This year, my husband and I embarked on an international life as American diplomats. The chance to live somewhere new, explore the world and learn languages was enchanting and we have loved the journey so far.
Here in our first post, we are surrounded by people with families. Zagreb is a safe, affordable place to live, which appeals to expats who are raising kids. When I meet new people, I share that we have two dogs but no kids yet. And then they usually say, “OH! Enjoy it while you can! Travel, do what you want - it ALL changes once you have kids.”
And then my heart breaks a little.
I answer normally and agree with them. How can I tell a stranger or acquaintance that we were not meant to be in Zagreb alone? That we planned on being “Province: Family of Three” (plus our dogs, of course)?
We were expecting our first child in June of 2016. This was supposed to be our BIG year of change, of new beginnings, of our evolution.
Instead of finding out the gender at our 20-week ultrasound, we instead found out that we were not going to be parents after all. To say we were devastated would be a gross understatement. We had a little girl we would never get to meet, hold, kiss or raise. It was just not our time.
We had a little girl we would never get to meet, hold, kiss or raise. It was just not our time.
Friends and family who did not already know the terrible news soon deduced it by seeing my lack of pregnancy postings on social media. There was radio silence on social media after posting our announcement, updates, cravings ― so it was not hard to figure out that something went wrong.
It was a rough winter.
I am a firm believer that everything happens for a reason, so the fact that were sans baby at this moment in time had to mean something. But it took awhile to get past the stage of constantly asking, “why us?” I read pregnancy books, followed the rules, saw the doctor; but it did not matter. We were part of the unlucky 25 percent who experience pregnancy loss (and one percent of those who lose a baby after 13 weeks).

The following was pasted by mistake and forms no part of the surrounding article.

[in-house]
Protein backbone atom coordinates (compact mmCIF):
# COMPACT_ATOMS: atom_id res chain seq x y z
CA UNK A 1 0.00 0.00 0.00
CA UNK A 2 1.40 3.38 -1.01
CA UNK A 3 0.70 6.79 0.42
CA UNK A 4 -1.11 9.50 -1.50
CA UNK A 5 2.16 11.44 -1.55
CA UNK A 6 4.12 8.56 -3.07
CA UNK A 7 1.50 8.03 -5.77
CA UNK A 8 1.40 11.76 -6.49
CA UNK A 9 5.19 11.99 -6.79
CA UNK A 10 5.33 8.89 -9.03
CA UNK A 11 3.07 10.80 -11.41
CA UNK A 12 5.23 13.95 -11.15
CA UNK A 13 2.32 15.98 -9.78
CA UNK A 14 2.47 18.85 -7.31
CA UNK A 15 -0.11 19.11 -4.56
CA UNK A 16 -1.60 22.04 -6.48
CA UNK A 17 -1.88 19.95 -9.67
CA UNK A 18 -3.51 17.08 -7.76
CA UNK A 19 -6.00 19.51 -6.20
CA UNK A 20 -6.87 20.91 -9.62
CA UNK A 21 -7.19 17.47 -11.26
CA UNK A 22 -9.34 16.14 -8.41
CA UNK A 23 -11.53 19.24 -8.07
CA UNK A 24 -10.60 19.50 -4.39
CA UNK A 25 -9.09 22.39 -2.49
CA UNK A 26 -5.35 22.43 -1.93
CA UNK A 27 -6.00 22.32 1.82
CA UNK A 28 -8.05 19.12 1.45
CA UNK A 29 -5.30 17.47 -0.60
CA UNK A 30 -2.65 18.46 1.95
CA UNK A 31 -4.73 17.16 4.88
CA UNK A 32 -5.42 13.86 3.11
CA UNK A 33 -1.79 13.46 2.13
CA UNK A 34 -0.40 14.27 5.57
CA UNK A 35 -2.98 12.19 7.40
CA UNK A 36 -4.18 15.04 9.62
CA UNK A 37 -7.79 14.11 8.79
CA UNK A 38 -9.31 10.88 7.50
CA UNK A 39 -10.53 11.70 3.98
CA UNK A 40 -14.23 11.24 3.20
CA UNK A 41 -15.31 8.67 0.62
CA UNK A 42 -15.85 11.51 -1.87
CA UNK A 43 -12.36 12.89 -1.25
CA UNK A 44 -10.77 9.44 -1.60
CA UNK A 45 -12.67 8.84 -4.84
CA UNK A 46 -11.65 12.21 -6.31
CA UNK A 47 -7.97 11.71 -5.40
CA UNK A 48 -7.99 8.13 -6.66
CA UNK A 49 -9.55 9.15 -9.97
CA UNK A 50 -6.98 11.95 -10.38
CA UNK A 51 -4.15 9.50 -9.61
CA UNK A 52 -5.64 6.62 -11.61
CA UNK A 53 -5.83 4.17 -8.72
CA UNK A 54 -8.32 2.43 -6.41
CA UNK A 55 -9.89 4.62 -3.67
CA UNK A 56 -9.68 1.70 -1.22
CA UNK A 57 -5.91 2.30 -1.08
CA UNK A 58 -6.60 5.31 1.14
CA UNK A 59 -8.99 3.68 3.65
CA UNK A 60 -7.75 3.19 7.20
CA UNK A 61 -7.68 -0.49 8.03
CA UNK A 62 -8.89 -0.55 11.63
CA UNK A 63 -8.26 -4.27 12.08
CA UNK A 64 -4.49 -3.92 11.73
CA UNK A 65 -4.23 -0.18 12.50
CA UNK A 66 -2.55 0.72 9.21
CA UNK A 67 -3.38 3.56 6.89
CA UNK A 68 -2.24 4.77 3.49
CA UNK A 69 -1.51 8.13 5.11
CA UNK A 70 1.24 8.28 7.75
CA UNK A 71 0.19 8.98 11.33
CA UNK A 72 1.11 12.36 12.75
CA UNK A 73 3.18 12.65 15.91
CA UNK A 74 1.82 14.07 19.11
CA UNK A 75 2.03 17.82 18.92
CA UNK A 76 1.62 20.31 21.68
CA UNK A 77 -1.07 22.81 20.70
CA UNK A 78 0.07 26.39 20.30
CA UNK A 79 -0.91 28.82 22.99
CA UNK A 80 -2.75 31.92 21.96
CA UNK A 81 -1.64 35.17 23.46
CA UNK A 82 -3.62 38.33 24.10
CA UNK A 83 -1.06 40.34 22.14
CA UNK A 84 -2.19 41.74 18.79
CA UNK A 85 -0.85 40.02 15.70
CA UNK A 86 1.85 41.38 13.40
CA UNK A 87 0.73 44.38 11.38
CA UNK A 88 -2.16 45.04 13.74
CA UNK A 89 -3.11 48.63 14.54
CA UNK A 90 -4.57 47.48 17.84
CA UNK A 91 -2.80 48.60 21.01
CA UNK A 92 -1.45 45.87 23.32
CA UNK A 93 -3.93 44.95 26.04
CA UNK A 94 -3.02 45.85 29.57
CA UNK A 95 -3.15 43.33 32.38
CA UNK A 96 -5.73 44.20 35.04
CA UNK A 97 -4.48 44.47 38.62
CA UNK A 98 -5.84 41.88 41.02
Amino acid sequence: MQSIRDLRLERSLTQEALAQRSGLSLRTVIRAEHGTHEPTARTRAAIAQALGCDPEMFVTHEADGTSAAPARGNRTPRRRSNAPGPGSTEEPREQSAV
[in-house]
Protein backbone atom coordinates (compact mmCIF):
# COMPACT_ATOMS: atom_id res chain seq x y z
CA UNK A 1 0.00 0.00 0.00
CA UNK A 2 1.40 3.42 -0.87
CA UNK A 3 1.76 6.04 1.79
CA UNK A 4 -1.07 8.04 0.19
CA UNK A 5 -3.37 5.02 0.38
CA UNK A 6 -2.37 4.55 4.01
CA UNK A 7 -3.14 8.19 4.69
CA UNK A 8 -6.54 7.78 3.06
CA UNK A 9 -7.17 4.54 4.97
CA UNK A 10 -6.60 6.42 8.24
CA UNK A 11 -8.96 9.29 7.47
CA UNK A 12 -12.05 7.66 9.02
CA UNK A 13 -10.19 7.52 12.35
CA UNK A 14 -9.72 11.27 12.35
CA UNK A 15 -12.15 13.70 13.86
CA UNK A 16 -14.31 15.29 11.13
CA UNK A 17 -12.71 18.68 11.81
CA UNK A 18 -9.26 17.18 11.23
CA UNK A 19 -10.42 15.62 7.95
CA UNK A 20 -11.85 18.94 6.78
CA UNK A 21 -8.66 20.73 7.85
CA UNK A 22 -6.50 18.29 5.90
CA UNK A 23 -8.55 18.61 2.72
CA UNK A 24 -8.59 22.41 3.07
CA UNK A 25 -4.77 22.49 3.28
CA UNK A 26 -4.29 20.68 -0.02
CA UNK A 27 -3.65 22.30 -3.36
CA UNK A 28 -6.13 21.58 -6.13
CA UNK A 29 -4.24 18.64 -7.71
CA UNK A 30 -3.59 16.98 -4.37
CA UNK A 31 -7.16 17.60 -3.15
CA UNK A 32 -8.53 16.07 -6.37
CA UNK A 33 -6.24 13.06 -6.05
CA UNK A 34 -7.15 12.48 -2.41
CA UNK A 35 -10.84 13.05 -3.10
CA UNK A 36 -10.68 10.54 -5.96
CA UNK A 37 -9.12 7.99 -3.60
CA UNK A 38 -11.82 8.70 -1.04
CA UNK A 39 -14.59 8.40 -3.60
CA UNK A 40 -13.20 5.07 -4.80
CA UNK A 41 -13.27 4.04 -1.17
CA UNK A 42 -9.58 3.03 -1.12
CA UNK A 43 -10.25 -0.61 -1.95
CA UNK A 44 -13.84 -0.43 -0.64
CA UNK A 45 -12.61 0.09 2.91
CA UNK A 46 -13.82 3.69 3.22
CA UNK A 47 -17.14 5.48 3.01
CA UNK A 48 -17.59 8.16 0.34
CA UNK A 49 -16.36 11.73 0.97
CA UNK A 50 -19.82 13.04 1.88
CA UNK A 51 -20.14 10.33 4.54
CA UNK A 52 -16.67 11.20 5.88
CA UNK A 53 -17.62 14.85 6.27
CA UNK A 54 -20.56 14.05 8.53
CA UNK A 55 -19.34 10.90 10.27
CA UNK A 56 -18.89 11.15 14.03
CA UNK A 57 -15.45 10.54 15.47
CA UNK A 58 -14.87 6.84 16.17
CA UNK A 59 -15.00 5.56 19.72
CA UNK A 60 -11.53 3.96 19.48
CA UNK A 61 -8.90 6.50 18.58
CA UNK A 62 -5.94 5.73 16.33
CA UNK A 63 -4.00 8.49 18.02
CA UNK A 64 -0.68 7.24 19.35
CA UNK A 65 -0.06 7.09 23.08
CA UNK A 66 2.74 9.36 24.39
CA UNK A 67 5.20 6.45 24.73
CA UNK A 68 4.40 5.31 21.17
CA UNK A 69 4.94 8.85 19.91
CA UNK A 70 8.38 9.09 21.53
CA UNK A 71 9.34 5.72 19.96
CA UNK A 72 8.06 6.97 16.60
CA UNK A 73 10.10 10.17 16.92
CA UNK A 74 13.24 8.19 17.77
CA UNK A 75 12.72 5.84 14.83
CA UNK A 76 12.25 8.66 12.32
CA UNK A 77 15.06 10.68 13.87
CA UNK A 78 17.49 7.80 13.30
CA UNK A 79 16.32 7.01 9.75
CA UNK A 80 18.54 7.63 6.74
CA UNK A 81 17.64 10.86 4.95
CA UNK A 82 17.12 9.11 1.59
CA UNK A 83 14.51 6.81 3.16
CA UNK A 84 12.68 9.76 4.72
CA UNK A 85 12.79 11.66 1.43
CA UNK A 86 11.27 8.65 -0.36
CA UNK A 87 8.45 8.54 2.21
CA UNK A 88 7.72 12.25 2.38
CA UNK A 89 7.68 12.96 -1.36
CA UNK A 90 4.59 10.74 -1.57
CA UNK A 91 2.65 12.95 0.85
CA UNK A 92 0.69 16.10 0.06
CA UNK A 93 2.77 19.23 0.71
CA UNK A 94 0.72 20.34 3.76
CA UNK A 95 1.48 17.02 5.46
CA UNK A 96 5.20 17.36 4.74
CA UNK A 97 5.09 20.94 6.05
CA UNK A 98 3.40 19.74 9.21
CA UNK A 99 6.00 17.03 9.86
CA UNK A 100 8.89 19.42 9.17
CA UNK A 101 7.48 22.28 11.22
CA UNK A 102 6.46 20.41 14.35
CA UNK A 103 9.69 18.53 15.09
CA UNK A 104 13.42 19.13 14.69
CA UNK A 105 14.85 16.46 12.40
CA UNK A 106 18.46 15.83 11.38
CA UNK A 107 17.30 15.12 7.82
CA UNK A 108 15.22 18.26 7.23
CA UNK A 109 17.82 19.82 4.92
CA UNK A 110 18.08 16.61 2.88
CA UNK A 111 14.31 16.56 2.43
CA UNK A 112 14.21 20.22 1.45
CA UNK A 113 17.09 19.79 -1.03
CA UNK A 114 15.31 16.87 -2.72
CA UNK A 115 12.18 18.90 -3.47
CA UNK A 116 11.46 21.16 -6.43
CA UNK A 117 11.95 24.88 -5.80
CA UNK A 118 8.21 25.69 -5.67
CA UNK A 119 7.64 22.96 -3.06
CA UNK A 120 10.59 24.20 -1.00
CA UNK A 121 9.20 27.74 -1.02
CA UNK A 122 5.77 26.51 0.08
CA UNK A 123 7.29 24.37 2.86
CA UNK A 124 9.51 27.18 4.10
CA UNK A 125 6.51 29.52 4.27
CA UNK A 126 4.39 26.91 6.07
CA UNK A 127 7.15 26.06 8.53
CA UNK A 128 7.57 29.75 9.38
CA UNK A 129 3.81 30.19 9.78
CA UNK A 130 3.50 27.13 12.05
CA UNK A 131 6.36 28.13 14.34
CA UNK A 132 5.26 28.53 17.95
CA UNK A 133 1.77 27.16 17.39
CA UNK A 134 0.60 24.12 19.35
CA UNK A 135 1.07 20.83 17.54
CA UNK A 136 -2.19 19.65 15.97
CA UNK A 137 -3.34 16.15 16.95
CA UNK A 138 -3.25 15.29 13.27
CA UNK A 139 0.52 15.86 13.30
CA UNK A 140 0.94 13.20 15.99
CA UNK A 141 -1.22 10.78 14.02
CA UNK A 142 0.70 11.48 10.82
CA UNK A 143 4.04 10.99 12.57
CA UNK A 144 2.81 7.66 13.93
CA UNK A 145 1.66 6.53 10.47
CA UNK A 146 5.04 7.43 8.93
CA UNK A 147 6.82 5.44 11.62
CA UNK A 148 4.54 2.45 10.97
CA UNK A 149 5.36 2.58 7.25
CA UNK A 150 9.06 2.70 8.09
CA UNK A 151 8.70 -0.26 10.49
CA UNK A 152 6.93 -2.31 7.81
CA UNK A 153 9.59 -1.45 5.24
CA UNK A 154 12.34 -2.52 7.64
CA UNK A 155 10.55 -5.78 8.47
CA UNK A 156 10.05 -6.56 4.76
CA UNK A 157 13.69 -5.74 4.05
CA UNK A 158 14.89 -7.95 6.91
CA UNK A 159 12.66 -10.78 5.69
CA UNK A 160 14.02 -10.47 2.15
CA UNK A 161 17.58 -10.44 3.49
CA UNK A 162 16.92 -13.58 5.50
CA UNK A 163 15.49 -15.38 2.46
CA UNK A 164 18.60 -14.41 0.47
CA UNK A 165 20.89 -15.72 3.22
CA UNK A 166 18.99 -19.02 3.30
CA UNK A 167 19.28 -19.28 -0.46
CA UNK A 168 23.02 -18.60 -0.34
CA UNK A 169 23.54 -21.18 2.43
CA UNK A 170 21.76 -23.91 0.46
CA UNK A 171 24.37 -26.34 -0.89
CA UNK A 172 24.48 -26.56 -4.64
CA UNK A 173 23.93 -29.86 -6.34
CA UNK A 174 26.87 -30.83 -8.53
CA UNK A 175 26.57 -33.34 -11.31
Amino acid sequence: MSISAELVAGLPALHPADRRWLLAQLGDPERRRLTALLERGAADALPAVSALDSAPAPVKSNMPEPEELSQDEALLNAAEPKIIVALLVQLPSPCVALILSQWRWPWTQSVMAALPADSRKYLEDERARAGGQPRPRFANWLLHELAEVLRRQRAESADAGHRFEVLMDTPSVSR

Despite the sadness, there was an enormous amount of support. We got hugs, flowers, pep talks ― I had no idea this happened so often. Friends said they went through the same heartache then had one, two, three healthy kids later. We have a lot to look forward to.
But when people do not know the backstory (understandably so), they like to tell us we are lucky to have this time together. We need to travel as much as possible.
Moving this last summer was stressful, yes, but also cleansing. We had a new start, time to travel, to just be us. But when people do not know the backstory (understandably so), they like to tell us we are lucky to have this time together. We need to travel as much as possible. Life is so much harder when you have a family.
Listen, our friends are right. I agree that this is the quiet before the storm.
My rational head responds, “Yes! You are so right!”
My emotional heart responds, “OUCH! But we did not want it this way.”
I cannot change the way I feel, but maybe I do not need to. Each time I think of that time in January, I am reminded of how strong my husband is, how supportive our family and friends are and how excited I am to start our family.
I look forward to the day someone says to me, “You are so lucky to be his/her mom. Enjoy the baby years while you can.”
My heart won’t be breaking then.
This post is part of Common Grief, a Healthy Living editorial initiative. Grief is an inevitable part of life, but that doesn't make navigating it any easier. The deep sorrow that accompanies the death of a loved one, the end of a marriage or even moving far away from home, is real. But while grief is universal, we all grievedifferently. So we started Common Grief to help learn from each other. Let's talk about living with loss. If you have a story you'd like to share, email us at strongertogether@